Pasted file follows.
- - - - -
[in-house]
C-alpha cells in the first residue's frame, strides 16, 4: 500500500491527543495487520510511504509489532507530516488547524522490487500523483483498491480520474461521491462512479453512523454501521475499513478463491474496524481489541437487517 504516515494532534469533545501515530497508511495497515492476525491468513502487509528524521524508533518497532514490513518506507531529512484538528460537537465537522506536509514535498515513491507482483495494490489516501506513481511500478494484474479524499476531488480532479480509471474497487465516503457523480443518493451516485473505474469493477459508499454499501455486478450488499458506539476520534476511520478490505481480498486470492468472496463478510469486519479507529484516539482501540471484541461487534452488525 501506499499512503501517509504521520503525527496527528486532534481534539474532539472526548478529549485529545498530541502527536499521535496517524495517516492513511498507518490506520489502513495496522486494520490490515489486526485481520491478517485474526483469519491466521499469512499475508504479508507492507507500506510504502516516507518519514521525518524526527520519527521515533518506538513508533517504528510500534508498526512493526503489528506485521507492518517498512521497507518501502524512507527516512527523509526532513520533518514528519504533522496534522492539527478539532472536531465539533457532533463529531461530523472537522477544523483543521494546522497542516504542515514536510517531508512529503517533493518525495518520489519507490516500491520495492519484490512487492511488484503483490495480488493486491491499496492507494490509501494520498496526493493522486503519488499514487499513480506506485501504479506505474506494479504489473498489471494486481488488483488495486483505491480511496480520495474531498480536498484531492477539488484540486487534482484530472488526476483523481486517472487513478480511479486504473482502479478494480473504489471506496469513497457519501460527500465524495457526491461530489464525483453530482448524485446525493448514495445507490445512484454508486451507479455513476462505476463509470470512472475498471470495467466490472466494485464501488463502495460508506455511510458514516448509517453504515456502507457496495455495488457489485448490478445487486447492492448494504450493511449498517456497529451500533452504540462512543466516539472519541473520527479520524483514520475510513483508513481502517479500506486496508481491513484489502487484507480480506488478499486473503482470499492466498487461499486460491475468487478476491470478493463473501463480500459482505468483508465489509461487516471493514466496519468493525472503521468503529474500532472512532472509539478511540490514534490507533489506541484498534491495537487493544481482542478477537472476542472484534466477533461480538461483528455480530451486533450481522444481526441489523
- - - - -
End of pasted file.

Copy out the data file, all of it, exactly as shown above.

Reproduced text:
[in-house]
C-alpha cells in the first residue's frame, strides 16, 4: 500500500491527543495487520510511504509489532507530516488547524522490487500523483483498491480520474461521491462512479453512523454501521475499513478463491474496524481489541437487517 504516515494532534469533545501515530497508511495497515492476525491468513502487509528524521524508533518497532514490513518506507531529512484538528460537537465537522506536509514535498515513491507482483495494490489516501506513481511500478494484474479524499476531488480532479480509471474497487465516503457523480443518493451516485473505474469493477459508499454499501455486478450488499458506539476520534476511520478490505481480498486470492468472496463478510469486519479507529484516539482501540471484541461487534452488525 501506499499512503501517509504521520503525527496527528486532534481534539474532539472526548478529549485529545498530541502527536499521535496517524495517516492513511498507518490506520489502513495496522486494520490490515489486526485481520491478517485474526483469519491466521499469512499475508504479508507492507507500506510504502516516507518519514521525518524526527520519527521515533518506538513508533517504528510500534508498526512493526503489528506485521507492518517498512521497507518501502524512507527516512527523509526532513520533518514528519504533522496534522492539527478539532472536531465539533457532533463529531461530523472537522477544523483543521494546522497542516504542515514536510517531508512529503517533493518525495518520489519507490516500491520495492519484490512487492511488484503483490495480488493486491491499496492507494490509501494520498496526493493522486503519488499514487499513480506506485501504479506505474506494479504489473498489471494486481488488483488495486483505491480511496480520495474531498480536498484531492477539488484540486487534482484530472488526476483523481486517472487513478480511479486504473482502479478494480473504489471506496469513497457519501460527500465524495457526491461530489464525483453530482448524485446525493448514495445507490445512484454508486451507479455513476462505476463509470470512472475498471470495467466490472466494485464501488463502495460508506455511510458514516448509517453504515456502507457496495455495488457489485448490478445487486447492492448494504450493511449498517456497529451500533452504540462512543466516539472519541473520527479520524483514520475510513483508513481502517479500506486496508481491513484489502487484507480480506488478499486473503482470499492466498487461499486460491475468487478476491470478493463473501463480500459482505468483508465489509461487516471493514466496519468493525472503521468503529474500532472512532472509539478511540490514534490507533489506541484498534491495537487493544481482542478477537472476542472484534466477533461480538461483528455480530451486533450481522444481526441489523